Commodore George Hamilton Perkins was born at Hopkinton, N.H., 20 October 1835. Appointed midshipman in 1851, he served the Navy to 1899. He fought with Farragut at Forts Jackson and Saint Philip, at the capture of Governor Moore and three ships of the Montgomery Flotilla, and at the surrender of New Orleans in April 1862. He also fought at Port Hudson and Whitehall’s River in July 1862, at the captures of Mary Sorley and Tennessee, the Battle of Mobile Bay, and at Forts Powell, Gaines, and Morgan in August 1864. Following peacetime naval service, he died at Boston, Mass., 28 October 1899.
(DD–877: dp. 3,479 (f.); l. 390’6”; b. 40’10”; dr. 18’6”; S. 35 k.; cpl. 345; a. 6 5”, 12 40mm., 5 21 “ tt., 6 dcp., 2 dct. cl. Gearing)
The third Perkins (DD–877) was laid down 19 June 1944 by the Consolidated Steel Corp., Ltd., Orange, Tex.; launched 7 December 1944; sponsored by Mrs. Larz Anderson; and commissioned 5 April 1945, Comdr. T.M. Fleck in command.
Following shakedown off Cuba, Perkins entered the Norfolk Navy Yard for conversion to a radar picket destroyer. In July 1945 she underwent refresher training, rendezvoused with Boxer on the 20th, and headed for the Pacific. At Pearl Harbor she joined DesDiv 52 and on 19 August sailed for the Far East. She entered Tokyo Bay the day of the formal Japanese surrender, 2 September, and on the 3rd joined TF 38. Operations in the Marshalls, Marianas, and off Japan followed and in April 1946 she returned to Pearl Harbor. On the 28th she arrived at San Diego whence she operated for the next year.
In May 1947, she returned to the Far East for three months on the China station, two weeks of which were spent off Chinwangtao, on the Gulf of Po Hai, observing Communist Chinese forces.
Perkins returned to California in October and in January 1948 sailed to the Marshalls for the atomic test series operation “Sandstone”. Overhaul followed her return to San Diego in June and on 4 January 1949 she departed the west coast for another tour off the China coast. Arriving at Tsingtao 7 February, she was redesignated DDR–877 on the 18th. Scheduled exercises soon began, but, in addition, she was called on to lift foreign residents of Tsingtao to Hong Kong as Communist forces took over the former city in May. In June she battled her first typhoon, and after visiting Singapore in August, she returned to San Diego.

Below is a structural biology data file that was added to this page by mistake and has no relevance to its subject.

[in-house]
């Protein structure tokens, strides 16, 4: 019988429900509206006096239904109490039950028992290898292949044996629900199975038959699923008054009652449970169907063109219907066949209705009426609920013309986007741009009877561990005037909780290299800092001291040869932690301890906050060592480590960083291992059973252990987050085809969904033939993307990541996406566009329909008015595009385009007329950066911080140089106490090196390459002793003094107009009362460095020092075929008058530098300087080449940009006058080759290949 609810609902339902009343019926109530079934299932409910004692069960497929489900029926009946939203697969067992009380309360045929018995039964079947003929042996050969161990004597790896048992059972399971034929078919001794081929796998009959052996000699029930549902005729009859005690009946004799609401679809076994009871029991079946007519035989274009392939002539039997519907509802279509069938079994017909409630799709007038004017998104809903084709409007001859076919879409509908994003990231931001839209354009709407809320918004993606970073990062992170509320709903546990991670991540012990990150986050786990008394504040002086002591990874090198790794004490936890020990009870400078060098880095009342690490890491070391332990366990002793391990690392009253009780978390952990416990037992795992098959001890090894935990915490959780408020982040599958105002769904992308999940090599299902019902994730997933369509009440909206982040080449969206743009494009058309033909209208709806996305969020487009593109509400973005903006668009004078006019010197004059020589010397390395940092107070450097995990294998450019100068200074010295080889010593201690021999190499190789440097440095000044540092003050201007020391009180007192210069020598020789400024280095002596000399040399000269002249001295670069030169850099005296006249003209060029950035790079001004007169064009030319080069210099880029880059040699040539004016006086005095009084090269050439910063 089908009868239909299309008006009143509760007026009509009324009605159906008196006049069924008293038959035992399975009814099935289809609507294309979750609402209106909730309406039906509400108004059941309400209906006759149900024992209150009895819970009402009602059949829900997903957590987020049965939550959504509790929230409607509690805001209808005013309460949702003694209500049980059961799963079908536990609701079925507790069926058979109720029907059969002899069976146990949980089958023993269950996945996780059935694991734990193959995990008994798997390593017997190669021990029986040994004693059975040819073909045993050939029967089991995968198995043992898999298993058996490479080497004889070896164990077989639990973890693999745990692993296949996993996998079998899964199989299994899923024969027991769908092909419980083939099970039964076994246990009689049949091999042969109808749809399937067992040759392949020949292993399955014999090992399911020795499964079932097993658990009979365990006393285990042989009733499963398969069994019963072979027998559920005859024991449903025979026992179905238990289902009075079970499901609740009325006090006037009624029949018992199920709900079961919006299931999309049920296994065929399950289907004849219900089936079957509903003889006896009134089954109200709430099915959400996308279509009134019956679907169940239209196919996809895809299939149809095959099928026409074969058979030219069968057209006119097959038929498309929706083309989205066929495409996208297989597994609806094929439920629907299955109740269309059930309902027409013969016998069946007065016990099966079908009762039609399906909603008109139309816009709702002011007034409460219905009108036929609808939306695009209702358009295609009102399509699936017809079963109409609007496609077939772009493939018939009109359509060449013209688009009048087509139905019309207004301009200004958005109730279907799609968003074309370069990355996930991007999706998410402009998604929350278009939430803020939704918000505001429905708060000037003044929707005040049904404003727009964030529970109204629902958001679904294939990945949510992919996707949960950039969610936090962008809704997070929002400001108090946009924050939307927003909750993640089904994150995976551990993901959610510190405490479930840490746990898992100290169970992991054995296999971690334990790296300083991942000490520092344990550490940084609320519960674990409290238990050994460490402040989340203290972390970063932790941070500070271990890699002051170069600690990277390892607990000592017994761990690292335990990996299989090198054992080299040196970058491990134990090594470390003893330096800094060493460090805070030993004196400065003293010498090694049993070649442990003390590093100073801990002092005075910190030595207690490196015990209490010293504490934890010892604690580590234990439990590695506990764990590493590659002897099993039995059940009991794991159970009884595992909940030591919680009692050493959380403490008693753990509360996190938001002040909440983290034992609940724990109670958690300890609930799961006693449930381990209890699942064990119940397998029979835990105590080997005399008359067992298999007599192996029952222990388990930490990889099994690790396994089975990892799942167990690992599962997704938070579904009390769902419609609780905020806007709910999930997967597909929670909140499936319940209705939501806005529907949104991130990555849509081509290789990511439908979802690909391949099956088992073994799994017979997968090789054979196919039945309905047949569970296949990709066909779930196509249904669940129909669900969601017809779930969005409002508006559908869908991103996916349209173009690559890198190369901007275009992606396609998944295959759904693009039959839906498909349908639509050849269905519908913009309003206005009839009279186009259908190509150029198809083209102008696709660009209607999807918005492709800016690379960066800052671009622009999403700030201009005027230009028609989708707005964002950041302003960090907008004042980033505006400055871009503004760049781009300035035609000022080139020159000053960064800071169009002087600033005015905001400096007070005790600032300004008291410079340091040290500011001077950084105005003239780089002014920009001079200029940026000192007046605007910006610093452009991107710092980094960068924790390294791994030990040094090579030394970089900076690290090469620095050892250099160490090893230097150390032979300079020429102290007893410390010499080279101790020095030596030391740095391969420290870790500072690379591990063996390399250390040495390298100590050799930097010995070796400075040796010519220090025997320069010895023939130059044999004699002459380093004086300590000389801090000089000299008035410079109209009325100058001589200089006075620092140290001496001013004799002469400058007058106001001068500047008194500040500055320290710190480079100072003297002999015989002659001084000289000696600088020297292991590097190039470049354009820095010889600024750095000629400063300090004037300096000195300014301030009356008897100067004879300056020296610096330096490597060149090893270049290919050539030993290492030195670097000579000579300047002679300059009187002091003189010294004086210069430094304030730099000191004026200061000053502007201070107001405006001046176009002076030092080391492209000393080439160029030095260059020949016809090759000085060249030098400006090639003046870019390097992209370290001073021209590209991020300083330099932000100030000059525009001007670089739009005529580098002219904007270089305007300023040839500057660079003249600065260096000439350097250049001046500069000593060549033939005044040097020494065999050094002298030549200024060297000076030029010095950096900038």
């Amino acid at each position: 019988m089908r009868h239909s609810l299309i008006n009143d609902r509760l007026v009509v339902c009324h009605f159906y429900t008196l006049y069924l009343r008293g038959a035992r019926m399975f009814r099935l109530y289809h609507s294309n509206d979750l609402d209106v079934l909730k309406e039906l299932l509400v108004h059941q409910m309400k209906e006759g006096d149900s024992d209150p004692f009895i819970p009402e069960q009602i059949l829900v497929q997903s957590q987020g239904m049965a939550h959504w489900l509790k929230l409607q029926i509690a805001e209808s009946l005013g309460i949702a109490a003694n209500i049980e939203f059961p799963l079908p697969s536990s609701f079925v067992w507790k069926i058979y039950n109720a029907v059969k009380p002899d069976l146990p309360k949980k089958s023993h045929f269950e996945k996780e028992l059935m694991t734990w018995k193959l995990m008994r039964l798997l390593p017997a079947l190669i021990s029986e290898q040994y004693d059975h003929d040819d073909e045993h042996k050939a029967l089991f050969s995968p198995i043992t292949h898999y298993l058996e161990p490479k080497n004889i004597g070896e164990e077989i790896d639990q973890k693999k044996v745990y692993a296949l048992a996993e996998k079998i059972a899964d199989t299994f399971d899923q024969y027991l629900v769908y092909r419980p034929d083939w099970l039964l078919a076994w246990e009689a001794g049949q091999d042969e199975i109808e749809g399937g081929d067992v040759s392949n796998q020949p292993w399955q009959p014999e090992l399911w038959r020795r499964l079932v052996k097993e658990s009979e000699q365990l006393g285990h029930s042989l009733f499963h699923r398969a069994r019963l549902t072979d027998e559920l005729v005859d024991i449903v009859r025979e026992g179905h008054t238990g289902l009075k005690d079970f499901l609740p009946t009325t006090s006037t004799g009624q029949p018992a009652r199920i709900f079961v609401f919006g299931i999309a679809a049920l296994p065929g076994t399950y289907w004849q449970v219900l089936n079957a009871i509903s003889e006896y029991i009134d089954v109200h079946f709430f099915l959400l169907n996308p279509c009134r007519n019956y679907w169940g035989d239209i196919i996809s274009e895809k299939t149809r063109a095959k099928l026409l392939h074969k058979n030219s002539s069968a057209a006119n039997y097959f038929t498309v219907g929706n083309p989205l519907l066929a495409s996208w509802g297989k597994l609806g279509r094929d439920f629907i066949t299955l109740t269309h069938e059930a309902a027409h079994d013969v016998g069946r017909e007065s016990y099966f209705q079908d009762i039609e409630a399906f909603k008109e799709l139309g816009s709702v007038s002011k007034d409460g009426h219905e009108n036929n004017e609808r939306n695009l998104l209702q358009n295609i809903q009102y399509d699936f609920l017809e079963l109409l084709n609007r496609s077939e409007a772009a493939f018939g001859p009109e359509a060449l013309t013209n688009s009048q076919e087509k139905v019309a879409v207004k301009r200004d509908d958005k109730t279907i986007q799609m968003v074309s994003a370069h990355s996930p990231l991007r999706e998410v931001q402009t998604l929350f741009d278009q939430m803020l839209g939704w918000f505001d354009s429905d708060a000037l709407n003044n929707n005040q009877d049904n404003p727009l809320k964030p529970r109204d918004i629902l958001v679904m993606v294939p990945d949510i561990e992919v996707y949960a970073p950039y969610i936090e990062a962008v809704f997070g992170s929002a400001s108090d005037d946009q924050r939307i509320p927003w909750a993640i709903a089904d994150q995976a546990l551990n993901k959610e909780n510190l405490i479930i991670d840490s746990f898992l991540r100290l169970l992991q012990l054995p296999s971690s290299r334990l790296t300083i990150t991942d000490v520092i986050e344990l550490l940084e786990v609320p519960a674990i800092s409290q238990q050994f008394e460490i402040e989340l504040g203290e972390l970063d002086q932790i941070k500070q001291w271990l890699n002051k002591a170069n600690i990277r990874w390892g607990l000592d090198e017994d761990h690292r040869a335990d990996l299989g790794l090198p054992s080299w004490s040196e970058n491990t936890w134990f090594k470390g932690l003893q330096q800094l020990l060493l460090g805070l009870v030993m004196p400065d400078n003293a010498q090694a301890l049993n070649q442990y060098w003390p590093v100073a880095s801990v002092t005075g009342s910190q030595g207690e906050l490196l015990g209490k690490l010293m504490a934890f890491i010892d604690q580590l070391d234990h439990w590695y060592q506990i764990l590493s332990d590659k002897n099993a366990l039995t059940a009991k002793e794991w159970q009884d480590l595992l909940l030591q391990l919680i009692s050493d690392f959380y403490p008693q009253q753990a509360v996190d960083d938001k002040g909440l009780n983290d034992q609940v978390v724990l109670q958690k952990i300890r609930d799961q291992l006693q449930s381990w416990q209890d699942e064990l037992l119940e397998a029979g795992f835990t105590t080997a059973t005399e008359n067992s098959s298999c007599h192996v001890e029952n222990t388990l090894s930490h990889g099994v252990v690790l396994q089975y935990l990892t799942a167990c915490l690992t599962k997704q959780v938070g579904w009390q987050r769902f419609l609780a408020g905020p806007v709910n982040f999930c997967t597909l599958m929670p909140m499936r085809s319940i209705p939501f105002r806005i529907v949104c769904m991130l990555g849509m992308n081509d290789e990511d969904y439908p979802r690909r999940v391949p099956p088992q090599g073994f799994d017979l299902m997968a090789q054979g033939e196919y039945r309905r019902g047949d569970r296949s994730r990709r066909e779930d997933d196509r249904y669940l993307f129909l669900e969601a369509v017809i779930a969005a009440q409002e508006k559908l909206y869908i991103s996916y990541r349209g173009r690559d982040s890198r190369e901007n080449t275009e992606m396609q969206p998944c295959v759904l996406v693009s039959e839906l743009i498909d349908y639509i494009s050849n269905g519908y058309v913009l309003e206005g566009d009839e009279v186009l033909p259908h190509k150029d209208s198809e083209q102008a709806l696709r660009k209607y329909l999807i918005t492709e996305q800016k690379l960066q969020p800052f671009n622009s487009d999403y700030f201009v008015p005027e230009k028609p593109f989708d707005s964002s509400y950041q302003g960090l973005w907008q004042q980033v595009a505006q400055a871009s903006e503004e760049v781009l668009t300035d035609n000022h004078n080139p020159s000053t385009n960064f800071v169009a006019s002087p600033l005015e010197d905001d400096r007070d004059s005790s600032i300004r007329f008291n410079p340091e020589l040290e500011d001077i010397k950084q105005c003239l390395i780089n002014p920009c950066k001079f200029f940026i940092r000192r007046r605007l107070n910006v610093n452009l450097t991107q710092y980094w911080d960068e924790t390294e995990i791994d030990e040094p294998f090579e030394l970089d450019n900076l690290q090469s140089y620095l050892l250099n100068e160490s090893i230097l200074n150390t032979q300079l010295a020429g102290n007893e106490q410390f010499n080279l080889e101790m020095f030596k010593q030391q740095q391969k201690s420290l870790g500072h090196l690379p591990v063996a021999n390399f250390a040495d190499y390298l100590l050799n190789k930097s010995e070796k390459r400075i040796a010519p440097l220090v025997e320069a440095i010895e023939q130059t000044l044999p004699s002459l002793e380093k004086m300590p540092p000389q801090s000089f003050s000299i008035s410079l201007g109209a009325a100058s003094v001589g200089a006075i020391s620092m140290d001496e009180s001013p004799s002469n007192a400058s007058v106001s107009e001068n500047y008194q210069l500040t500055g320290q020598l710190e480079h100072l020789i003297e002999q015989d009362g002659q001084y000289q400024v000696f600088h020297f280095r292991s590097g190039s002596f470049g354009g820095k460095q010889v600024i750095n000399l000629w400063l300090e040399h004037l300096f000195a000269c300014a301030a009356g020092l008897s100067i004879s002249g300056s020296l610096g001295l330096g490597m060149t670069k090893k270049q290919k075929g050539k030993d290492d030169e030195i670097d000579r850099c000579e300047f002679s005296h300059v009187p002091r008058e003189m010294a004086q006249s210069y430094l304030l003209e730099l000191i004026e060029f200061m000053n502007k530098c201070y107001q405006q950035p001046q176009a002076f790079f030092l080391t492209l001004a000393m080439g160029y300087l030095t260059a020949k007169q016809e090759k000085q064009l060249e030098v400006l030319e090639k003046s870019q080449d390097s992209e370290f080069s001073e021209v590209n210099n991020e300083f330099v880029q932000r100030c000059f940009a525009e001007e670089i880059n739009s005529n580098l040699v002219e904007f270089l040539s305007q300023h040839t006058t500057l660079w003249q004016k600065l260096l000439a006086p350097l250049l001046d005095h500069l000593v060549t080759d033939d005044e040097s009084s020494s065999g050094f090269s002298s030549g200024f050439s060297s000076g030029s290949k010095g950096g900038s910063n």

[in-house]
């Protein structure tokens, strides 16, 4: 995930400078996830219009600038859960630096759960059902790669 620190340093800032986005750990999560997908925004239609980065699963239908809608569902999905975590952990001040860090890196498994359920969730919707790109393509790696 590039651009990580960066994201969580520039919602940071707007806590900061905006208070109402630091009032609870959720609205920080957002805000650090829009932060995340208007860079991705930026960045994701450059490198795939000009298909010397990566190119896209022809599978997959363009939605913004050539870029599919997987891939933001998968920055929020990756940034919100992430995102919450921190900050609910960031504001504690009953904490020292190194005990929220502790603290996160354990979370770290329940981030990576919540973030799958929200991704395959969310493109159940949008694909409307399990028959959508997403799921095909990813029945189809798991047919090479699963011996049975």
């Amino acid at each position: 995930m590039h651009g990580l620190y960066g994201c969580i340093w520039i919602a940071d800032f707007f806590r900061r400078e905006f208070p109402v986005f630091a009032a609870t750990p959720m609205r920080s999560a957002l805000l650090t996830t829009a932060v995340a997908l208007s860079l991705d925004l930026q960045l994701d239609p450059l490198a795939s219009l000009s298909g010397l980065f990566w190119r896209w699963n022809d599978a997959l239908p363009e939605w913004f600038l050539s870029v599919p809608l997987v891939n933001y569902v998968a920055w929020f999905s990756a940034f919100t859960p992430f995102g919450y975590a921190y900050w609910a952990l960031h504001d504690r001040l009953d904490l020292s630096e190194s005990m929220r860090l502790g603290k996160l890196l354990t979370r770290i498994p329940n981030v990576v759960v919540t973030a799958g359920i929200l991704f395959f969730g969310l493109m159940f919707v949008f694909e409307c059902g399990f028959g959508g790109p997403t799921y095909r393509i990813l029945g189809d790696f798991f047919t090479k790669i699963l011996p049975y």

Engaged in training exercises off the west coast and yard overhaul for the next year, Perkins, reassigned to DesDiv 11, sailed west again in mid-August 1950. She served on SAR station in the central Pacific, returned to the west coast in October, and on 2 February 1951 got underway for the embattled coast of Korea. Between March and September she performed screening and plane guard duties for the carriers of TF 77 and carried out gunfire support and shore bombardment missions with TF 95. On 25 September Perkins arrived at Yokosuka from the bombline and the next day continued on toward the United States. In June 1952 she returned to Korea. She spent July entirely on the bombline, shifted briefly to TF 77, then steamed south for duty on the Taiwan Patrol. By 8 September she was back on the bombline. On 15 October, while covering minesweeping operations preparatory to an amphibious feint against Kojo, 35 miles north of the battlefront, one of her crew was killed and 17 were wounded by 2 near misses from Communist shore batteries. Only slightly damaged, she continued her combat activities and for the remainder of her tour alternated gunfire support operations with carrier escort duties.
At the end of the year Perkins returned to the United States. In July 1953 she completed a six month overhaul and in August she returned to the Far East. There six months she patrolled off the Korean Truce line and Taiwan Strait and participated in exercises from Japan to the Philippines. After that deployment Perkins continued to rotate between duty with the 7th Fleet in the western Pacific and operations with the 1st Fleet off the west coast. In July 1956 she contributed to the information gathering effort of the IGY by “chasing” weather balloons and in September 1959 helped TF 77 forestall overt hostilities during the Laotian crisis. In March 1962 she entered the Long Beach Naval Shipyard for Fleet Rehabilitation and Modernization. Redesignated DD–877, 30 September, she emerged from the Mark II overhaul and conversion in December with a new superstructure configured for DASH.
The “new” destroyer spent the next ten months exercising off the west coast and in mid-October 1963 resumed annual deployments to WestPac, her first mission to conduct operations with the carrier Hancock in the South China Sea. Continuing to alternate 7th Fleet and 1st Fleet duty tours into 1970, each of Perkins’s WestPac deployments have returned her to the South China Sea where, off the coast of Viet Nam, she has performed screening and plane guard duties for TF 77, provided gunfire support to Allied ground forces, and intercepted North Vietnamese logistics craft navigating along the indented coastline to supply areas in South Viet Nam.
Perkins (DDR–877) earned three battle stars during the Korean Conflict.